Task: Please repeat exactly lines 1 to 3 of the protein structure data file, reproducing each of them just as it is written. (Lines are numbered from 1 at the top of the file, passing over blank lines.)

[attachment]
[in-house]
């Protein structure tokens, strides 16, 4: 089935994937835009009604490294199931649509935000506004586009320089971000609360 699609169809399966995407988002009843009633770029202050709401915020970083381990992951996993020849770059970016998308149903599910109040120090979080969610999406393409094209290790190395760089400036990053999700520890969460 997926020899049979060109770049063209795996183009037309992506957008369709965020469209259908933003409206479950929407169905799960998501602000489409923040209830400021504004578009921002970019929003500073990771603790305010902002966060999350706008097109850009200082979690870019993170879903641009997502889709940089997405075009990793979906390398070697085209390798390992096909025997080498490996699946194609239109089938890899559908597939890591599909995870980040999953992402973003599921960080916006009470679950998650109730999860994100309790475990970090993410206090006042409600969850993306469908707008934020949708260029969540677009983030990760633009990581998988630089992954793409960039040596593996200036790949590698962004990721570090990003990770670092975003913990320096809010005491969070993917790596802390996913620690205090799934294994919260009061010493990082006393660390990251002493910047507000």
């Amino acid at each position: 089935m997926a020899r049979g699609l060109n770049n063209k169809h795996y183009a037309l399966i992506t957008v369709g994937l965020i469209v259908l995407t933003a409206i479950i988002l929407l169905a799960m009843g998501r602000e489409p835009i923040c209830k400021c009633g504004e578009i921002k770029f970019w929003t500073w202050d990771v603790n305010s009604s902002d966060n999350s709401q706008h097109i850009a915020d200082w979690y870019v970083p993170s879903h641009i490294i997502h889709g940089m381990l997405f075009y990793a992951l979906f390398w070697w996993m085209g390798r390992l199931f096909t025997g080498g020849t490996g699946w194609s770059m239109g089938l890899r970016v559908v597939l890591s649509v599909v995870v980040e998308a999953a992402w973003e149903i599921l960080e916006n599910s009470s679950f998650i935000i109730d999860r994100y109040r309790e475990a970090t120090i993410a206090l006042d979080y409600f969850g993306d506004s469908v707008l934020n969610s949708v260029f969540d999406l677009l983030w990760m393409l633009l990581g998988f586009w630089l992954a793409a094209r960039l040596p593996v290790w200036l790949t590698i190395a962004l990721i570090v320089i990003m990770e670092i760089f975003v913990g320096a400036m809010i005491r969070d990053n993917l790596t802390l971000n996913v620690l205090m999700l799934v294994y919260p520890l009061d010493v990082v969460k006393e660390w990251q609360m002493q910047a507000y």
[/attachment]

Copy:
[in-house]
């Protein structure tokens, strides 16, 4: 089935994937835009009604490294199931649509935000506004586009320089971000609360 699609169809399966995407988002009843009633770029202050709401915020970083381990992951996993020849770059970016998308149903599910109040120090979080969610999406393409094209290790190395760089400036990053999700520890969460 997926020899049979060109770049063209795996183009037309992506957008369709965020469209259908933003409206479950929407169905799960998501602000489409923040209830400021504004578009921002970019929003500073990771603790305010902002966060999350706008097109850009200082979690870019993170879903641009997502889709940089997405075009990793979906390398070697085209390798390992096909025997080498490996699946194609239109089938890899559908597939890591599909995870980040999953992402973003599921960080916006009470679950998650109730999860994100309790475990970090993410206090006042409600969850993306469908707008934020949708260029969540677009983030990760633009990581998988630089992954793409960039040596593996200036790949590698962004990721570090990003990770670092975003913990320096809010005491969070993917790596802390996913620690205090799934294994919260009061010493990082006393660390990251002493910047507000």
């Amino acid at each position: 089935m997926a020899r049979g699609l060109n770049n063209k169809h795996y183009a037309l399966i992506t957008v369709g994937l965020i469209v259908l995407t933003a409206i479950i988002l929407l169905a799960m009843g998501r602000e489409p835009i923040c209830k400021c009633g504004e578009i921002k770029f970019w929003t500073w202050d990771v603790n305010s009604s902002d966060n999350s709401q706008h097109i850009a915020d200082w979690y870019v970083p993170s879903h641009i490294i997502h889709g940089m381990l997405f075009y990793a992951l979906f390398w070697w996993m085209g390798r390992l199931f096909t025997g080498g020849t490996g699946w194609s770059m239109g089938l890899r970016v559908v597939l890591s649509v599909v995870v980040e998308a999953a992402w973003e149903i599921l960080e916006n599910s009470s679950f998650i935000i109730d999860r994100y109040r309790e475990a970090t120090i993410a206090l006042d979080y409600f969850g993306d506004s469908v707008l934020n969610s949708v260029f969540d999406l677009l983030w990760m393409l633009l990581g998988f586009w630089l992954a793409a094209r960039l040596p593996v290790w200036l790949t590698i190395a962004l990721i570090v320089i990003m990770e670092i760089f975003v913990g320096a400036m809010i005491r969070d990053n993917l790596t802390l971000n996913v620690l205090m999700l799934v294994y919260p520890l009061d010493v990082v969460k006393e660390w990251q609360m002493q910047a507000y």